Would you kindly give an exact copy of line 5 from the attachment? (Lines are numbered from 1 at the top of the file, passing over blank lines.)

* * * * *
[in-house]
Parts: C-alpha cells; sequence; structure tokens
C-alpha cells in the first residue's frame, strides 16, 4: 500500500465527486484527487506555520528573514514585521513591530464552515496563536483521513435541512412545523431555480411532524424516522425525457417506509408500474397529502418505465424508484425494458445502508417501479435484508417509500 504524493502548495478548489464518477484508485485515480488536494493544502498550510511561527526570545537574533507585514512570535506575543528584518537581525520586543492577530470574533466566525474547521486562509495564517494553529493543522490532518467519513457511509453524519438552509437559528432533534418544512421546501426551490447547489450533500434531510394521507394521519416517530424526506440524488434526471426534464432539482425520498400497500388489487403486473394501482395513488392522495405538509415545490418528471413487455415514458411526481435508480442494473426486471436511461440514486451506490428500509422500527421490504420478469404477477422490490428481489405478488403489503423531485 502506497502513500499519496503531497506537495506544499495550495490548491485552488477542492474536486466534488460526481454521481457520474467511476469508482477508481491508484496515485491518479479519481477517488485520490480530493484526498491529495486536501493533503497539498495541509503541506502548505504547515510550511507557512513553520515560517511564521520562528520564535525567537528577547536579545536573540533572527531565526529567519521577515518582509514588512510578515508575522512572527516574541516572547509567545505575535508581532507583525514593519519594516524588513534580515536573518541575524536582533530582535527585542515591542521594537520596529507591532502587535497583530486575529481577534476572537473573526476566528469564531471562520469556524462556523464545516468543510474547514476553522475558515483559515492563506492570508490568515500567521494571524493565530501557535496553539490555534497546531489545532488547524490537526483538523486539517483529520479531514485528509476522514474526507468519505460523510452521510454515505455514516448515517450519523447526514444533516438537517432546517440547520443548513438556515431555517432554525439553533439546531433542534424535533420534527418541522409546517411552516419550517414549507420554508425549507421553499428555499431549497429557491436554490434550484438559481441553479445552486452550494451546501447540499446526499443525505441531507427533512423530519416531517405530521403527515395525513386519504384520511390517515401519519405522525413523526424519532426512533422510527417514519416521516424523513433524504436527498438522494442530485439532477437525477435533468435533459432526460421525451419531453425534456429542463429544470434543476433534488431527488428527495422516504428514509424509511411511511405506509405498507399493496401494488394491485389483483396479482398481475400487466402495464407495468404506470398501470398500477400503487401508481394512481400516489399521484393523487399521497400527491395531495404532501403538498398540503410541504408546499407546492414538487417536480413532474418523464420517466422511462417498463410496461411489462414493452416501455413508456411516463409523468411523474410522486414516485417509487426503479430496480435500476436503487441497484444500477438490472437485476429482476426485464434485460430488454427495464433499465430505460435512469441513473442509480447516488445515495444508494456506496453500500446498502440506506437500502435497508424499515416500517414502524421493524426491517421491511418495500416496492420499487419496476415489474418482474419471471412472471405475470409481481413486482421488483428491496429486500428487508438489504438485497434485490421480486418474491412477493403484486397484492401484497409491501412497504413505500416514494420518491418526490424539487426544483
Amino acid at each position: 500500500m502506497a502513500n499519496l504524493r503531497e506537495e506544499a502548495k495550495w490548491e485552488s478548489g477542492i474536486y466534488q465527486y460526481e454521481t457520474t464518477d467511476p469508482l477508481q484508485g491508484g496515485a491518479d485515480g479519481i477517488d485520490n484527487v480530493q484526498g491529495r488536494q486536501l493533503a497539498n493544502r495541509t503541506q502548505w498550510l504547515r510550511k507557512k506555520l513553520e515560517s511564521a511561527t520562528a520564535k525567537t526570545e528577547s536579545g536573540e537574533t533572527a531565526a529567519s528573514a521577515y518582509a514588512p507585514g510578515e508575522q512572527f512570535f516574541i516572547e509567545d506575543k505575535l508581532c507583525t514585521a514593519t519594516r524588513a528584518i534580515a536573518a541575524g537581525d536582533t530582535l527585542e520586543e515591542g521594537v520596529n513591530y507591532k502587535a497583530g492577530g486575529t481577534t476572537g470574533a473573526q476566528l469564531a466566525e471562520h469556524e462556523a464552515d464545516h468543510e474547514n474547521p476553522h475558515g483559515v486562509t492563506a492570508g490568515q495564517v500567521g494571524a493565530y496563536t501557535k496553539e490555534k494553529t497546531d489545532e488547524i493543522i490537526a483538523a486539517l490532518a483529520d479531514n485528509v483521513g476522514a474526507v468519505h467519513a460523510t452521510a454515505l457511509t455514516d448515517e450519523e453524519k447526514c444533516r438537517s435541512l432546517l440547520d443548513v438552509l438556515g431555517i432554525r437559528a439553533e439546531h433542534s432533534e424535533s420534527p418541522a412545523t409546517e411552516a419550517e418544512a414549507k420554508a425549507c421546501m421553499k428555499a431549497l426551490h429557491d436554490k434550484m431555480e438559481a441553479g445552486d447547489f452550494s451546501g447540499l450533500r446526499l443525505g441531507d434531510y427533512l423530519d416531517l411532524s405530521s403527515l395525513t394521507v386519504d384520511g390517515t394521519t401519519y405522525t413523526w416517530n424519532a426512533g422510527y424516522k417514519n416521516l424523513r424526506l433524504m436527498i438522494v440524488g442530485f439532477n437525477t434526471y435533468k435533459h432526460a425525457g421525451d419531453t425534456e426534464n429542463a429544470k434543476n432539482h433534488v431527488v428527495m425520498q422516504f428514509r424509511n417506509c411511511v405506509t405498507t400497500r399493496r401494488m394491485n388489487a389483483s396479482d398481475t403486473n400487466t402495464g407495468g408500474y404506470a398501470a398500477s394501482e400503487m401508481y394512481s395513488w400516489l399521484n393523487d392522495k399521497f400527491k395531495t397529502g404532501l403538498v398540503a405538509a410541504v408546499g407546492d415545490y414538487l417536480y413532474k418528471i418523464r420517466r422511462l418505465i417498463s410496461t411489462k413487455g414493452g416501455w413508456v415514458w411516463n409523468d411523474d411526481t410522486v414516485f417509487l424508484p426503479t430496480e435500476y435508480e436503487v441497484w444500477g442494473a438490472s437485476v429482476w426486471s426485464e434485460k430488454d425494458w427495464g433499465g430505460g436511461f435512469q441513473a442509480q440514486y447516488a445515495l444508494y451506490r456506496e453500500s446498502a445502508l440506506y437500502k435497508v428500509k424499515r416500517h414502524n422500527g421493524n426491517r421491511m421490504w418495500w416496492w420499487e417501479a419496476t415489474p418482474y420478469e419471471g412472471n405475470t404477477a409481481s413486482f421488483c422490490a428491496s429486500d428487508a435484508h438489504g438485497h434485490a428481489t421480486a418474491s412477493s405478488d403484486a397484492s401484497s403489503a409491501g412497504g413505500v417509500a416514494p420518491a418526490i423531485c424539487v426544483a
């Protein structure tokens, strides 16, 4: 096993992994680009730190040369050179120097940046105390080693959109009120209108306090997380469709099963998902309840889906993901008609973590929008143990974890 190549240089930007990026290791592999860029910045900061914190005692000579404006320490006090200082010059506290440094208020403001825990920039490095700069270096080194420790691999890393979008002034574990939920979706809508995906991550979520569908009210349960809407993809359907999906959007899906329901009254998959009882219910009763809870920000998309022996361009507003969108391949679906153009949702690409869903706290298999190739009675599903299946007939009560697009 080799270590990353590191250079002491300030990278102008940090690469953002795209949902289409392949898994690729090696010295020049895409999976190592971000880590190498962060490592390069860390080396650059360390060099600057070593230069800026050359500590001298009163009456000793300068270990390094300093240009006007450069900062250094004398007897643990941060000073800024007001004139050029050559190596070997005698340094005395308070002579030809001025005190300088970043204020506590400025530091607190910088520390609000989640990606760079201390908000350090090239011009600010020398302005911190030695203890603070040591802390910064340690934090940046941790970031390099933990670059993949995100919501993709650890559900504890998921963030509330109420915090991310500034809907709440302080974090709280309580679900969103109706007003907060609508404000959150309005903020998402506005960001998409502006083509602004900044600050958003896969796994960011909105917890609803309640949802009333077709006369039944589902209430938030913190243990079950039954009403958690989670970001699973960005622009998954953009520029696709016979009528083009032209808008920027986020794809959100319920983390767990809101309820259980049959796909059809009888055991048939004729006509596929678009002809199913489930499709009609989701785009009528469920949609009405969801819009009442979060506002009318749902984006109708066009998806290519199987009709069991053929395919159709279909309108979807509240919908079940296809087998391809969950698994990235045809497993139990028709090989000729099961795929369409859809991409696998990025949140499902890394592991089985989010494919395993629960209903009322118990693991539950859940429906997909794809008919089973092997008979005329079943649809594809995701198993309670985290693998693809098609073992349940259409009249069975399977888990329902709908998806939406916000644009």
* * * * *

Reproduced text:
């Protein structure tokens, strides 16, 4: 096993992994680009730190040369050179120097940046105390080693959109009120209108306090997380469709099963998902309840889906993901008609973590929008143990974890 190549240089930007990026290791592999860029910045900061914190005692000579404006320490006090200082010059506290440094208020403001825990920039490095700069270096080194420790691999890393979008002034574990939920979706809508995906991550979520569908009210349960809407993809359907999906959007899906329901009254998959009882219910009763809870920000998309022996361009507003969108391949679906153009949702690409869903706290298999190739009675599903299946007939009560697009 080799270590990353590191250079002491300030990278102008940090690469953002795209949902289409392949898994690729090696010295020049895409999976190592971000880590190498962060490592390069860390080396650059360390060099600057070593230069800026050359500590001298009163009456000793300068270990390094300093240009006007450069900062250094004398007897643990941060000073800024007001004139050029050559190596070997005698340094005395308070002579030809001025005190300088970043204020506590400025530091607190910088520390609000989640990606760079201390908000350090090239011009600010020398302005911190030695203890603070040591802390910064340690934090940046941790970031390099933990670059993949995100919501993709650890559900504890998921963030509330109420915090991310500034809907709440302080974090709280309580679900969103109706007003907060609508404000959150309005903020998402506005960001998409502006083509602004900044600050958003896969796994960011909105917890609803309640949802009333077709006369039944589902209430938030913190243990079950039954009403958690989670970001699973960005622009998954953009520029696709016979009528083009032209808008920027986020794809959100319920983390767990809101309820259980049959796909059809009888055991048939004729006509596929678009002809199913489930499709009609989701785009009528469920949609009405969801819009009442979060506002009318749902984006109708066009998806290519199987009709069991053929395919159709279909309108979807509240919908079940296809087998391809969950698994990235045809497993139990028709090989000729099961795929369409859809991409696998990025949140499902890394592991089985989010494919395993629960209903009322118990693991539950859940429906997909794809008919089973092997008979005329079943649809594809995701198993309670985290693998693809098609073992349940259409009249069975399977888990329902709908998806939406916000644009």